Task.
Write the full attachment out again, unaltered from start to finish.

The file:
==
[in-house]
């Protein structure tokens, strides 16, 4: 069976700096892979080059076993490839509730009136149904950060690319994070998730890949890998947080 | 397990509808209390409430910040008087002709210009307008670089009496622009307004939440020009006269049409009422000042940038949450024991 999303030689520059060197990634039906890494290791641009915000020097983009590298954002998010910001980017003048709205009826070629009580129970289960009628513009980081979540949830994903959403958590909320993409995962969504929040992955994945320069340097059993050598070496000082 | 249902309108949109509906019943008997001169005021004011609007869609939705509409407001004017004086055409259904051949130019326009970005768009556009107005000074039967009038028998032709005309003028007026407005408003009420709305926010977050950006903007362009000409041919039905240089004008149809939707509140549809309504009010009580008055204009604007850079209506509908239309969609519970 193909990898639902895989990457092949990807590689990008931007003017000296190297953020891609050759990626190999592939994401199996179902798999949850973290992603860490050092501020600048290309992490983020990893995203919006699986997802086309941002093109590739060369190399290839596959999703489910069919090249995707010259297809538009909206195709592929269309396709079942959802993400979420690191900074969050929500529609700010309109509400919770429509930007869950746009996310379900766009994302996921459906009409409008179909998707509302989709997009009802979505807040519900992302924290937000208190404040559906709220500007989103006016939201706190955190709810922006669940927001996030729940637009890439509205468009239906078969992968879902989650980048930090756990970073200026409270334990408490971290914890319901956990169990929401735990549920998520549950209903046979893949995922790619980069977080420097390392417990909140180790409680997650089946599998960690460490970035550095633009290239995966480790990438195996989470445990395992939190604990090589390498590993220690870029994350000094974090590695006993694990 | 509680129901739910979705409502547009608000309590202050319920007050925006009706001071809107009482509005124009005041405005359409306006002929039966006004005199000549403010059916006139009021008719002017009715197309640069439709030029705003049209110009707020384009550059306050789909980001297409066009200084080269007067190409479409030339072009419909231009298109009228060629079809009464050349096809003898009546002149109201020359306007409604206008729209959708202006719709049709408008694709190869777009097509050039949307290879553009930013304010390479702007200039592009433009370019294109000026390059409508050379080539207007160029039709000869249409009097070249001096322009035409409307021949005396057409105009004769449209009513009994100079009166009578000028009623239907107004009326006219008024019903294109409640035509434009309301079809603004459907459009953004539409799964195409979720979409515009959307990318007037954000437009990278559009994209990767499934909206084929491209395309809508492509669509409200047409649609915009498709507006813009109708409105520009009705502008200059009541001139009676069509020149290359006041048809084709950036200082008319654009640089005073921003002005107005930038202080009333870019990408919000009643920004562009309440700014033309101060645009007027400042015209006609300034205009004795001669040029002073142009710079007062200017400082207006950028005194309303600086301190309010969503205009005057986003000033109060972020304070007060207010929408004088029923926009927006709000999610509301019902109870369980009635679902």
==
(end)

[in-house]
């Protein structure tokens, strides 16, 4: 069976700096892979080059076993490839509730009136149904950060690319994070998730890949890998947080 | 397990509808209390409430910040008087002709210009307008670089009496622009307004939440020009006269049409009422000042940038949450024991 999303030689520059060197990634039906890494290791641009915000020097983009590298954002998010910001980017003048709205009826070629009580129970289960009628513009980081979540949830994903959403958590909320993409995962969504929040992955994945320069340097059993050598070496000082 | 249902309108949109509906019943008997001169005021004011609007869609939705509409407001004017004086055409259904051949130019326009970005768009556009107005000074039967009038028998032709005309003028007026407005408003009420709305926010977050950006903007362009000409041919039905240089004008149809939707509140549809309504009010009580008055204009604007850079209506509908239309969609519970 193909990898639902895989990457092949990807590689990008931007003017000296190297953020891609050759990626190999592939994401199996179902798999949850973290992603860490050092501020600048290309992490983020990893995203919006699986997802086309941002093109590739060369190399290839596959999703489910069919090249995707010259297809538009909206195709592929269309396709079942959802993400979420690191900074969050929500529609700010309109509400919770429509930007869950746009996310379900766009994302996921459906009409409008179909998707509302989709997009009802979505807040519900992302924290937000208190404040559906709220500007989103006016939201706190955190709810922006669940927001996030729940637009890439509205468009239906078969992968879902989650980048930090756990970073200026409270334990408490971290914890319901956990169990929401735990549920998520549950209903046979893949995922790619980069977080420097390392417990909140180790409680997650089946599998960690460490970035550095633009290239995966480790990438195996989470445990395992939190604990090589390498590993220690870029994350000094974090590695006993694990 | 509680129901739910979705409502547009608000309590202050319920007050925006009706001071809107009482509005124009005041405005359409306006002929039966006004005199000549403010059916006139009021008719002017009715197309640069439709030029705003049209110009707020384009550059306050789909980001297409066009200084080269007067190409479409030339072009419909231009298109009228060629079809009464050349096809003898009546002149109201020359306007409604206008729209959708202006719709049709408008694709190869777009097509050039949307290879553009930013304010390479702007200039592009433009370019294109000026390059409508050379080539207007160029039709000869249409009097070249001096322009035409409307021949005396057409105009004769449209009513009994100079009166009578000028009623239907107004009326006219008024019903294109409640035509434009309301079809603004459907459009953004539409799964195409979720979409515009959307990318007037954000437009990278559009994209990767499934909206084929491209395309809508492509669509409200047409649609915009498709507006813009109708409105520009009705502008200059009541001139009676069509020149290359006041048809084709950036200082008319654009640089005073921003002005107005930038202080009333870019990408919000009643920004562009309440700014033309101060645009007027400042015209006609300034205009004795001669040029002073142009710079007062200017400082207006950028005194309303600086301190309010969503205009005057986003000033109060972020304070007060207010929408004088029923926009927006709000999610509301019902109870369980009635679902």